Analogue and Mixed-Signal Designs are often best implemented in mature, well established technologies. Indeed, moving such designs to smaller geometries can be difficult and lead to an increase in the size of analogue blocks as more circuitry is required to achieve previous performance. However, there is often little choice as the drive for economic benefits through increased integration and enhanced functionality in the digital section means that the analogue portion simply has to keep in step with the digital.
This event looked at the challenges, issues and opportunities in both porting existing and creating new designs in deeper sub-micron technologies, including modelling and co-simulation. Along the way, we also questioned whether it is always appropriate that analogue designs should track the digital.
- Paul Double (session chair) “Analogue at the Bleeding Edge”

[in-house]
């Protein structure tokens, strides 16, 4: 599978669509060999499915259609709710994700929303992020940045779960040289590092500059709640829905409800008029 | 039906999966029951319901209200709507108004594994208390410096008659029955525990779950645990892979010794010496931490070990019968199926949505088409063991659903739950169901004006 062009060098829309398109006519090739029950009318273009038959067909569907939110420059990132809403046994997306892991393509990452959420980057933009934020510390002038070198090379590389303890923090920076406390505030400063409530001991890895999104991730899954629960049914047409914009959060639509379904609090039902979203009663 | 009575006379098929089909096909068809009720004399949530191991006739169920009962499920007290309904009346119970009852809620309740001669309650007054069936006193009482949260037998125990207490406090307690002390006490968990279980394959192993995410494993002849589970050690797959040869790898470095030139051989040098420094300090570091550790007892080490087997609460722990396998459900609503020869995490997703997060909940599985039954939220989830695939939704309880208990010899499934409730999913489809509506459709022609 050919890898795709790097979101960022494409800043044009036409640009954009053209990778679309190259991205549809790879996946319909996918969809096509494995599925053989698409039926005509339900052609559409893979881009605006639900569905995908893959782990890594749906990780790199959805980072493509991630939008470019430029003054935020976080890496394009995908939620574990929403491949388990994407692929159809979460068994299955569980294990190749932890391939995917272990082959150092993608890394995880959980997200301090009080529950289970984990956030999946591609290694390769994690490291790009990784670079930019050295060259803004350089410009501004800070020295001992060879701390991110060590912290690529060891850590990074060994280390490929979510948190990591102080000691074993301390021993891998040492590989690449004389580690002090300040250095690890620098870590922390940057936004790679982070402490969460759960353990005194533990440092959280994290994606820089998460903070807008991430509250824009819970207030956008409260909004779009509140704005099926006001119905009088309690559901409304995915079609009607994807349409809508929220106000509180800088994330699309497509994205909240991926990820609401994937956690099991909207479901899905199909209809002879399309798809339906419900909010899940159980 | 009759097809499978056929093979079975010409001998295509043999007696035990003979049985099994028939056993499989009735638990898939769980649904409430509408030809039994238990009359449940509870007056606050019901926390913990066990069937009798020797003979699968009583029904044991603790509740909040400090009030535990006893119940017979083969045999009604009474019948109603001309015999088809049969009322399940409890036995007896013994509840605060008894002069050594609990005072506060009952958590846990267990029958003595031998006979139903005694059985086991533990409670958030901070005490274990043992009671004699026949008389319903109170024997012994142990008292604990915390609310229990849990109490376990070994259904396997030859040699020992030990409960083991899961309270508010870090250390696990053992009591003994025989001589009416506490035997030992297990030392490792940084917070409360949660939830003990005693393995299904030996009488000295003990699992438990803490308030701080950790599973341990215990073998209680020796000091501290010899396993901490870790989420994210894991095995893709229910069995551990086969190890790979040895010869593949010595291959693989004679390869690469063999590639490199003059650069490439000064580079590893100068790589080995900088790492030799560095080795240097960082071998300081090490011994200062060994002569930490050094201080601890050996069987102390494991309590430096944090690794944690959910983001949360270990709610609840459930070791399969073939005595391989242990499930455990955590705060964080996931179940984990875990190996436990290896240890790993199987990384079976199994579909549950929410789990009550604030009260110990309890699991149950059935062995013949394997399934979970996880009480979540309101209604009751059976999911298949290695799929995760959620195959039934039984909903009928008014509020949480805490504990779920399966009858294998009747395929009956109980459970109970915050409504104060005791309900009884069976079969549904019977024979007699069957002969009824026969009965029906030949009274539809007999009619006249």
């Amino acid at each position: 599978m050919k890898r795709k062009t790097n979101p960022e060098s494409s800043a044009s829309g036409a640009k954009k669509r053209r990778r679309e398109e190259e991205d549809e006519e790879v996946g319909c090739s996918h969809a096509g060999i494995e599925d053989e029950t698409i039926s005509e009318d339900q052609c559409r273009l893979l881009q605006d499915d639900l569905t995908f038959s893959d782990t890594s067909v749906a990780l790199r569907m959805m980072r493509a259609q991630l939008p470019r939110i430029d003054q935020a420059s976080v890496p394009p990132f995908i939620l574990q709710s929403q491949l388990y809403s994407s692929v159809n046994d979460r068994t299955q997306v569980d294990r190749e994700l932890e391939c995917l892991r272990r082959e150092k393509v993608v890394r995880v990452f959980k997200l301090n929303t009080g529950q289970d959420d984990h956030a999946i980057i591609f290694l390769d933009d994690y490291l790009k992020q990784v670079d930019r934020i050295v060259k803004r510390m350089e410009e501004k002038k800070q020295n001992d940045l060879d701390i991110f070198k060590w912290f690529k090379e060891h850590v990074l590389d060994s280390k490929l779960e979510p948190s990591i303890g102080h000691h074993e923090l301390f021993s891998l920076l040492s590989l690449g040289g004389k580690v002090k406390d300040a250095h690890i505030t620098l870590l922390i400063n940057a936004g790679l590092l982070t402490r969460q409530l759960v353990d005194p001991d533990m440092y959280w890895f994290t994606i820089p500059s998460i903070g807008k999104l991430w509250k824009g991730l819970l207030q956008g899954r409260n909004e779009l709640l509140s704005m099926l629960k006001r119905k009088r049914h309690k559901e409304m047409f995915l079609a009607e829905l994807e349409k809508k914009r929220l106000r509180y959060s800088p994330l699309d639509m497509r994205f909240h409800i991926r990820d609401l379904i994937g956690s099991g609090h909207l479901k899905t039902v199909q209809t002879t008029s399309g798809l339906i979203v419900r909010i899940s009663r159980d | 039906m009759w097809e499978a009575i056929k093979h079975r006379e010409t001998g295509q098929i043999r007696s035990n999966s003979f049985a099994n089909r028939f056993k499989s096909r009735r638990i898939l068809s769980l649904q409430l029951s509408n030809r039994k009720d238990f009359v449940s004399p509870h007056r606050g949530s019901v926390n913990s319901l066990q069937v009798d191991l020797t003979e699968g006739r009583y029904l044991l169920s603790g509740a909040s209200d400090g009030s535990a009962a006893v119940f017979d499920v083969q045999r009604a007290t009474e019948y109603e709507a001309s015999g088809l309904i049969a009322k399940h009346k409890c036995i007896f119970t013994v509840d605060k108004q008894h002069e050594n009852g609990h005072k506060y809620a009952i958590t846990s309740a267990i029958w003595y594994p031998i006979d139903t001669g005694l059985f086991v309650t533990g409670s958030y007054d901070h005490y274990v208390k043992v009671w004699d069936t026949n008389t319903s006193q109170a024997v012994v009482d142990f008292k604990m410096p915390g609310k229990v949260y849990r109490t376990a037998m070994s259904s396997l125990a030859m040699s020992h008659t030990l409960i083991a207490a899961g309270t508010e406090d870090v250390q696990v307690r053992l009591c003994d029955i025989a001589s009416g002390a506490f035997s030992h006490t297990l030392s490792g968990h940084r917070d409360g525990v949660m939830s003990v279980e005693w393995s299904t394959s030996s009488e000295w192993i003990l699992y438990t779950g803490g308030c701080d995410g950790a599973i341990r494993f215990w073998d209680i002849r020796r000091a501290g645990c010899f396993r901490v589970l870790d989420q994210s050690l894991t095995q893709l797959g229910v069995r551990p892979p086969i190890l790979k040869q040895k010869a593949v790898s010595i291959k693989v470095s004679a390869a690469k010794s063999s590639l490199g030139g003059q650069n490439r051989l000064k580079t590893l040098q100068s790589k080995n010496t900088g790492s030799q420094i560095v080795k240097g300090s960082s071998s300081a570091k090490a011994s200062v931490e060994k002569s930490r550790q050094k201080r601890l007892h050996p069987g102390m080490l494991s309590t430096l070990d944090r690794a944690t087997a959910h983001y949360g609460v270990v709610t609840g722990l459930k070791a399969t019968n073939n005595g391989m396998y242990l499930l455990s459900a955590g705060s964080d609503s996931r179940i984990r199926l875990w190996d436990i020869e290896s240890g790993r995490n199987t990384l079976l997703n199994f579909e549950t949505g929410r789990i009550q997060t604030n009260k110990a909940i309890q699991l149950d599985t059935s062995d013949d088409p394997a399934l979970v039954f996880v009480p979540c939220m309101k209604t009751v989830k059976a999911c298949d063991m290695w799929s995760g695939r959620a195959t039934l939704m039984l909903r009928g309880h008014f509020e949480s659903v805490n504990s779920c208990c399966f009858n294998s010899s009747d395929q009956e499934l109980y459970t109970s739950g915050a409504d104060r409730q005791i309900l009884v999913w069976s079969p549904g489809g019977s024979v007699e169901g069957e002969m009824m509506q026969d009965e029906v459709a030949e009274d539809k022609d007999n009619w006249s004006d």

- Mirics Semiconductor, Simon Atkinson : “The economic limitations of deep sub-micron integration for Analog and Mixed signal technology”
- TES Electronic Solutions, Mark Barrett : “60 GHz: Applications and Sub-Micron IC technology”
- Mentor Graphics, Barry Byford : “Flexible Technology for Mixed-Signal SoC Verification”
- Moortec, Steve Crosher : “Mixed-Signal SoC Verification – modelling & methodologies”
- iSLI, Diarmuid O’Connell : “Addressing the Shortage of Analogue Skills”
- Intel, Richard Goldman : “Introduction to RF/MS design at Intel UK”
- Cadence, Ian Clifford : “Constraint-based Analog IC Design”
- IC Mask Design, Adrian O’Shaughnessy : “Yield and DFM in Layout at Nanometer Technologies”
- Saros, Jeremy Sonander : “Producing robust, high yielding, analog IC designs in sub-micron processes”
- Synopsys, Damian Roberts : “Interoperable PDK Libraries – OpenAccess infrastructure for deep sub-micron”
- Panel Session (chaired by Peter Saul, SaulResearch) “Mixed-Signal in Deep Sub-Micron – Why? How?”
- Ron Deane, Dialog Semiconductor
- Neil Amos, Fujitsu Microelectronics
- Jim Tomkins, X-Fab
Event Supported by :
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